By Jennifer Copley (Last Updated 8 January 2010)
Rich in beneficial antioxidants, dill also works to prevent bacterial overgrowth and reduces the risk of bone loss due to its high calcium content. Additionally, dill is a source of manganese, magnesium, and iron, all of which are critical to good health.
Both dill seeds and leaves can be used as seasonings. The seeds, which taste a bit like caraway, have traditionally been used as a remedy for upset stomach and other digestive issues such as flatulence, as well as a treatment for cold and flu symptoms. However, there has not been sufficient research conducted to draw any firm conclusions about these claims.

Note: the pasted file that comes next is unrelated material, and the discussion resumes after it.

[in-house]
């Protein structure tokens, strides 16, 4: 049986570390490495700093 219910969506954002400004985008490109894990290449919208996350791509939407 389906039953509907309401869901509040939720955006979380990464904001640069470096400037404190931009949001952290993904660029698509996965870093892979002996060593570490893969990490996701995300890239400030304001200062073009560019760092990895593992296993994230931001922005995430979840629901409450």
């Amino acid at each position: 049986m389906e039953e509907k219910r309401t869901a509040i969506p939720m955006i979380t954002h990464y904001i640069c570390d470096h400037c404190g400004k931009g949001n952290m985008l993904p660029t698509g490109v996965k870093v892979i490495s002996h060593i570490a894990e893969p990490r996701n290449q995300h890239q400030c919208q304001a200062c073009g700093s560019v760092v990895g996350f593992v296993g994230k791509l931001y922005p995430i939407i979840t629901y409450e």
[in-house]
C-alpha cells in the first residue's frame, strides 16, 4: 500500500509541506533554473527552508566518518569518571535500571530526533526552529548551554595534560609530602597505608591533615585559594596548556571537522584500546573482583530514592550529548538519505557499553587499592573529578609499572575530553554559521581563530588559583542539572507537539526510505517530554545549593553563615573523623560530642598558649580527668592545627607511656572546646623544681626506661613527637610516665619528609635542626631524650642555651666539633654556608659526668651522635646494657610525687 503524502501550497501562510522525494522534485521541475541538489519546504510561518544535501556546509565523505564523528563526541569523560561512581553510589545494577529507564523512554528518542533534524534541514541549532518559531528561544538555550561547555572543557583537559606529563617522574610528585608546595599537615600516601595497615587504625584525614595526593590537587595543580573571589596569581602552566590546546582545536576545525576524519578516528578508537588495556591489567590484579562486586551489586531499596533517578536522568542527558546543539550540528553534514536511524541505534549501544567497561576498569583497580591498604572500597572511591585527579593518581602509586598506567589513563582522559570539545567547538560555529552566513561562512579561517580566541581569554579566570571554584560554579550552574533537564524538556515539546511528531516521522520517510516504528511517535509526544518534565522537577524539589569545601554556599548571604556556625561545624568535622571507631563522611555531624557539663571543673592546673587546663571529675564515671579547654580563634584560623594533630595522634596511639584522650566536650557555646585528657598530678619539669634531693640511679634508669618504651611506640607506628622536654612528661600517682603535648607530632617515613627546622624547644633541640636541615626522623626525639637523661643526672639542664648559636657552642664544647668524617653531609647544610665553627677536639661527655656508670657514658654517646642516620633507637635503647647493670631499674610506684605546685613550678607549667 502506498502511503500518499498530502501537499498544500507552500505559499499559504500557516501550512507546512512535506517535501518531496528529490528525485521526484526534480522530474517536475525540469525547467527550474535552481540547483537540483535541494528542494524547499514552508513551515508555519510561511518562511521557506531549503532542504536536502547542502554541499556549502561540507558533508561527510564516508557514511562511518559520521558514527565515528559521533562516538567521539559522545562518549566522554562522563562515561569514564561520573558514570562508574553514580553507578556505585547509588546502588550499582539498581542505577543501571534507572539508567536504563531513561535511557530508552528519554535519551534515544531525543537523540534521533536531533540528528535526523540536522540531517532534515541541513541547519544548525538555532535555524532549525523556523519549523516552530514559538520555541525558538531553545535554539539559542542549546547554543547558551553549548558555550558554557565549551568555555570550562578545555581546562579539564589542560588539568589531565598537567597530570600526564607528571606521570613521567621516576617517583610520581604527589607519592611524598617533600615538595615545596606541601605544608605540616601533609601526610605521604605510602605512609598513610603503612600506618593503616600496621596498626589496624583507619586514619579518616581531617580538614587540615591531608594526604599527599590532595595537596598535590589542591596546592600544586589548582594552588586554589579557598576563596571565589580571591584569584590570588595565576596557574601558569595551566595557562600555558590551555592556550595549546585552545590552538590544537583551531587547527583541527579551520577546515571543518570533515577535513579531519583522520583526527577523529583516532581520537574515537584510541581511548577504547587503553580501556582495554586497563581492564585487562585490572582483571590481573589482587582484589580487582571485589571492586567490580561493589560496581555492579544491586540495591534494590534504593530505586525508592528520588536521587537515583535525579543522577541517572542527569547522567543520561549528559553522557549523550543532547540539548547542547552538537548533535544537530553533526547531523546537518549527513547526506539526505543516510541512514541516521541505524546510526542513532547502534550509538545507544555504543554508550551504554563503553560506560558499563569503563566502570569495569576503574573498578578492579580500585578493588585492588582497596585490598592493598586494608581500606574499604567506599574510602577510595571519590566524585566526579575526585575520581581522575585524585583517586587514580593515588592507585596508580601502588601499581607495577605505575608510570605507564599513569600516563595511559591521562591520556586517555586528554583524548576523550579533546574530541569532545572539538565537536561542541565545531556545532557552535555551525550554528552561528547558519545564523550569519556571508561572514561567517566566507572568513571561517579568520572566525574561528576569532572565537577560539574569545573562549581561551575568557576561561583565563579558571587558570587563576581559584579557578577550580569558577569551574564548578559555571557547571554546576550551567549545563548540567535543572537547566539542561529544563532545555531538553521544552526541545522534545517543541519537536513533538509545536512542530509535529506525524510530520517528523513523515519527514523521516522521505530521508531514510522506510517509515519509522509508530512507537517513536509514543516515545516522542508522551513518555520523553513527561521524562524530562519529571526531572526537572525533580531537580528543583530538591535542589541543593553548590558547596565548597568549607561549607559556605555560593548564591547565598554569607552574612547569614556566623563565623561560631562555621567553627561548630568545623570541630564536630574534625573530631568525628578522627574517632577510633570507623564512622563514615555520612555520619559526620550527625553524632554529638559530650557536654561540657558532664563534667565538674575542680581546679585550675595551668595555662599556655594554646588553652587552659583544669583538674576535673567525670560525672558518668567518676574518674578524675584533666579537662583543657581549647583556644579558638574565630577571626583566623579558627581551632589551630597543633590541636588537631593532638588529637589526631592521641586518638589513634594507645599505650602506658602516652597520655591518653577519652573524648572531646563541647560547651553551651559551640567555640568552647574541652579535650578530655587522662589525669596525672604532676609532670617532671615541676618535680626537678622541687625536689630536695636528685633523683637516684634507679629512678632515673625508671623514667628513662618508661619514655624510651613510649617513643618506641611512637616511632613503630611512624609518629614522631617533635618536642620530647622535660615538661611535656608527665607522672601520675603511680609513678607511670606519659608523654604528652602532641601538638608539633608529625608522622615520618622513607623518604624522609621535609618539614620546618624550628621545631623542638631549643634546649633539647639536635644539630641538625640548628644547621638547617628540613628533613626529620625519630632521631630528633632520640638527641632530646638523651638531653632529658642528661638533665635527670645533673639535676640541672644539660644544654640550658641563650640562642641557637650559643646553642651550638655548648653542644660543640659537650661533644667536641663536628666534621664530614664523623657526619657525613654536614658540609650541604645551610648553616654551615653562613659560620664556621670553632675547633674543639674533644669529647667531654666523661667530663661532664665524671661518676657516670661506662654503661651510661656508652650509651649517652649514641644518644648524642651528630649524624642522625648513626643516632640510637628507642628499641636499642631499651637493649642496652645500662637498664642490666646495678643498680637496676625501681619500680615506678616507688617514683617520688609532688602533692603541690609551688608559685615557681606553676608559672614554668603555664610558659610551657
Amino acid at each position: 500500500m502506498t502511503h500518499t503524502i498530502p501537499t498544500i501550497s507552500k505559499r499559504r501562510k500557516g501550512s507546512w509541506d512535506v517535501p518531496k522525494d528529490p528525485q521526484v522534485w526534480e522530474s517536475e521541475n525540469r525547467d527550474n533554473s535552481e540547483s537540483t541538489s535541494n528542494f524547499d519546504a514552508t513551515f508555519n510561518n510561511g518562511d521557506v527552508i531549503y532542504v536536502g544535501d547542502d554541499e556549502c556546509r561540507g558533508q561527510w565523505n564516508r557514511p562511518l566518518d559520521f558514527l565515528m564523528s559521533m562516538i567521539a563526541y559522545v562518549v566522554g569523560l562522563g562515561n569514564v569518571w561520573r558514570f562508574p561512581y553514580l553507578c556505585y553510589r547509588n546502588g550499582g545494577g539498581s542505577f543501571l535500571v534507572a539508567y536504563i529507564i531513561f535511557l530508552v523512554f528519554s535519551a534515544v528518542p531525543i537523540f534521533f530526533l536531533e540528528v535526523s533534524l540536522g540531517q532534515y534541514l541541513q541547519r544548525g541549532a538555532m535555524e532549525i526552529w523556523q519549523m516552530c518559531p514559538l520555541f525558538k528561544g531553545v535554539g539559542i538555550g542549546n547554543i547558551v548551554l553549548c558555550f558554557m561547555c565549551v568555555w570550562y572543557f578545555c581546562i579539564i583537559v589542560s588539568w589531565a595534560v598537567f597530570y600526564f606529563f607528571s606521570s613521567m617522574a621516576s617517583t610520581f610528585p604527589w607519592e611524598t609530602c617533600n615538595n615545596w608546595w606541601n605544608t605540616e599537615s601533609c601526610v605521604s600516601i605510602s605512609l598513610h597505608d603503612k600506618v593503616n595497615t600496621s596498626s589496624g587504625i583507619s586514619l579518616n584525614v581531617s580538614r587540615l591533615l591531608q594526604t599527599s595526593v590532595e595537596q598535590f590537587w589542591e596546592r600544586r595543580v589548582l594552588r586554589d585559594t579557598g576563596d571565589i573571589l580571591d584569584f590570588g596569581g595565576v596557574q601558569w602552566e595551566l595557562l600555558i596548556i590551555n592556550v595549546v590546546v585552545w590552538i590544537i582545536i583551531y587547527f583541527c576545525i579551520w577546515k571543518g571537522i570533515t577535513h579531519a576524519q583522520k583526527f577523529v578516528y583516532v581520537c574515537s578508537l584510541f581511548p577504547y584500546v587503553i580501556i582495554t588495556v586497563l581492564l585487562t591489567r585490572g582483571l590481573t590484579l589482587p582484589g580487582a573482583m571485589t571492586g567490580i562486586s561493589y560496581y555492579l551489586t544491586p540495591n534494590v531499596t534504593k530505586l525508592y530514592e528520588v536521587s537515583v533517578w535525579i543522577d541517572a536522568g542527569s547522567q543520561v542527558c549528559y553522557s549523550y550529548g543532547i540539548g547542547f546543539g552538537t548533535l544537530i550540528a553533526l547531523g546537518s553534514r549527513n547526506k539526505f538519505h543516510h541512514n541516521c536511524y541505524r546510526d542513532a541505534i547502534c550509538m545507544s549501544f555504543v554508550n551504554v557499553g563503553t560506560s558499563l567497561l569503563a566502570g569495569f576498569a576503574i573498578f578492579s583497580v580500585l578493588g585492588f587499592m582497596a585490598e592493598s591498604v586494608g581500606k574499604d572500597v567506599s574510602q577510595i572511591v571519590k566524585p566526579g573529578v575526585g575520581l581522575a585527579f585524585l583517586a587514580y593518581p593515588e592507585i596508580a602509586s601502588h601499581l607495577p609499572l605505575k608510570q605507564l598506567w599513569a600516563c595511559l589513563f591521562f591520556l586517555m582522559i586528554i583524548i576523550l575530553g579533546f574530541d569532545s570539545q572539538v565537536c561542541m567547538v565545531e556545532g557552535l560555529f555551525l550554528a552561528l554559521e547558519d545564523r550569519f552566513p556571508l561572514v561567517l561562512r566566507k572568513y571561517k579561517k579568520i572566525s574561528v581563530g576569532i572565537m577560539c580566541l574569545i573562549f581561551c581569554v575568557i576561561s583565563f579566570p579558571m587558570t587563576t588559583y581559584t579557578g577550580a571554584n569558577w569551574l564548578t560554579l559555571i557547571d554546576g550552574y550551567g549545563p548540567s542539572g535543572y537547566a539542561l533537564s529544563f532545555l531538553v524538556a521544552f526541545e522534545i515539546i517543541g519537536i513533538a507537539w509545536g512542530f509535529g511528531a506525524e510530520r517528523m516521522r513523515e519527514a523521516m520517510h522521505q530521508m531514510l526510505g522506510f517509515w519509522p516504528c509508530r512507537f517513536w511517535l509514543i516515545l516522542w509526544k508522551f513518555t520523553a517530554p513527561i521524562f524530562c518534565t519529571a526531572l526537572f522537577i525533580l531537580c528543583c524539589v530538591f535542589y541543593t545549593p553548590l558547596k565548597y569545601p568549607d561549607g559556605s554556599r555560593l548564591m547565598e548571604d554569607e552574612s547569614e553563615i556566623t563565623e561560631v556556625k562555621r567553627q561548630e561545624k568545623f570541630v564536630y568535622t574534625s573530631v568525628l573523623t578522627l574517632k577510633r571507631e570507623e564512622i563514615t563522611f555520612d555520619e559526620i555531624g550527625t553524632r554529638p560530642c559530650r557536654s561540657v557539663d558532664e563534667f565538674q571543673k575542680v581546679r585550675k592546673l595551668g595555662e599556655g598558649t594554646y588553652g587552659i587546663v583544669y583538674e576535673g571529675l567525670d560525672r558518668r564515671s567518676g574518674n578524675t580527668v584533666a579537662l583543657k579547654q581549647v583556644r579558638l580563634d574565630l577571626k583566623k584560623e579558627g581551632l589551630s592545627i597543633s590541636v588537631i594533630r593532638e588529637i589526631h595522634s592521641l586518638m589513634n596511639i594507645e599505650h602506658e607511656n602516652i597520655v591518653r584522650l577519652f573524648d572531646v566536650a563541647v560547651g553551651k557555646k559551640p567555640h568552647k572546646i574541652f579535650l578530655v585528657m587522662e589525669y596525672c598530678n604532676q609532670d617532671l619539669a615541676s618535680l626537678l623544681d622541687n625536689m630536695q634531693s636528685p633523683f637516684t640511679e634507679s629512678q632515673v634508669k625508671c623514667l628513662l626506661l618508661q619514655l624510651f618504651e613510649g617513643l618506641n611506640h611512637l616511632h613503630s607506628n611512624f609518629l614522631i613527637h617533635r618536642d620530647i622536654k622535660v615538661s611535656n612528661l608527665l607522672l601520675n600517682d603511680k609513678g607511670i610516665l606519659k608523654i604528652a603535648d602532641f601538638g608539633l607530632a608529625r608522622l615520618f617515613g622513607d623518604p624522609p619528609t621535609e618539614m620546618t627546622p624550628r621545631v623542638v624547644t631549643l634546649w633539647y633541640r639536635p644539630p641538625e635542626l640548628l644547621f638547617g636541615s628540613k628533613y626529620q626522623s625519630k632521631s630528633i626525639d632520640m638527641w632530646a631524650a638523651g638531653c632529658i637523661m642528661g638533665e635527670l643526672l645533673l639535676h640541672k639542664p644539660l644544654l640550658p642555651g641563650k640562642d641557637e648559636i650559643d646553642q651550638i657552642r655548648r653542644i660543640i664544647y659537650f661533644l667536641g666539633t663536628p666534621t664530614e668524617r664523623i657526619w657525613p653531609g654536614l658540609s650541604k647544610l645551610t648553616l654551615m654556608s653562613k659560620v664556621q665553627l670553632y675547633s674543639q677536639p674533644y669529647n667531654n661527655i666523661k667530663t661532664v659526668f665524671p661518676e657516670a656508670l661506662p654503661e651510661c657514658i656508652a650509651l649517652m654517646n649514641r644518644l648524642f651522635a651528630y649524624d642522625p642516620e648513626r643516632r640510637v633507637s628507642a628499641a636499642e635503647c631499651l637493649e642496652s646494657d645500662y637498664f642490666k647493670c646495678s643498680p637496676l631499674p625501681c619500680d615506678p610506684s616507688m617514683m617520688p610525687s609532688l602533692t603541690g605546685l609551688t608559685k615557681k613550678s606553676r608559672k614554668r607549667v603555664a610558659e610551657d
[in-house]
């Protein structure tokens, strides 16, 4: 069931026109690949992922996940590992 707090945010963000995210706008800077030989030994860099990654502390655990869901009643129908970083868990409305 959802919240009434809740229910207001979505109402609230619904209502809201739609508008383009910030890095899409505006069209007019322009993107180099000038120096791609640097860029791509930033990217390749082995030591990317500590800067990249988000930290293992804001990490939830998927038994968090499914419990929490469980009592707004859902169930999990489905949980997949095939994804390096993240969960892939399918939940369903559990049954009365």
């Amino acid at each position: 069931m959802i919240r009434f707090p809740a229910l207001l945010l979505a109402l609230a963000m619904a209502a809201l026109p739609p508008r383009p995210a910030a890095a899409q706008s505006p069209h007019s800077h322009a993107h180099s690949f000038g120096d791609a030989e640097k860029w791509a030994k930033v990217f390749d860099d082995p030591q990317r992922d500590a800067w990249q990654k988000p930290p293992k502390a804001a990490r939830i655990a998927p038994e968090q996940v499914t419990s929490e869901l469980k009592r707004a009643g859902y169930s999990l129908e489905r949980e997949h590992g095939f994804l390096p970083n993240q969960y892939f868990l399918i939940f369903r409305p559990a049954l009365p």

Dill weed is great in yogurt-based dips, egg salad, and potato salad, as well as with fish, in salad dressings and herb butters, and as a sandwich garnish. It is also a nice addition to fluffy white breads. Dill seeds are great in breads, stews, and pickles.
Dill is a great herb to grow in the garden because it attracts ladybugs, which provide natural pest control by gobbling up aphids.
For a full list of healthy herbs and spices and the reference list for this information series, see the main High-Antioxidant Herbs and Spices page.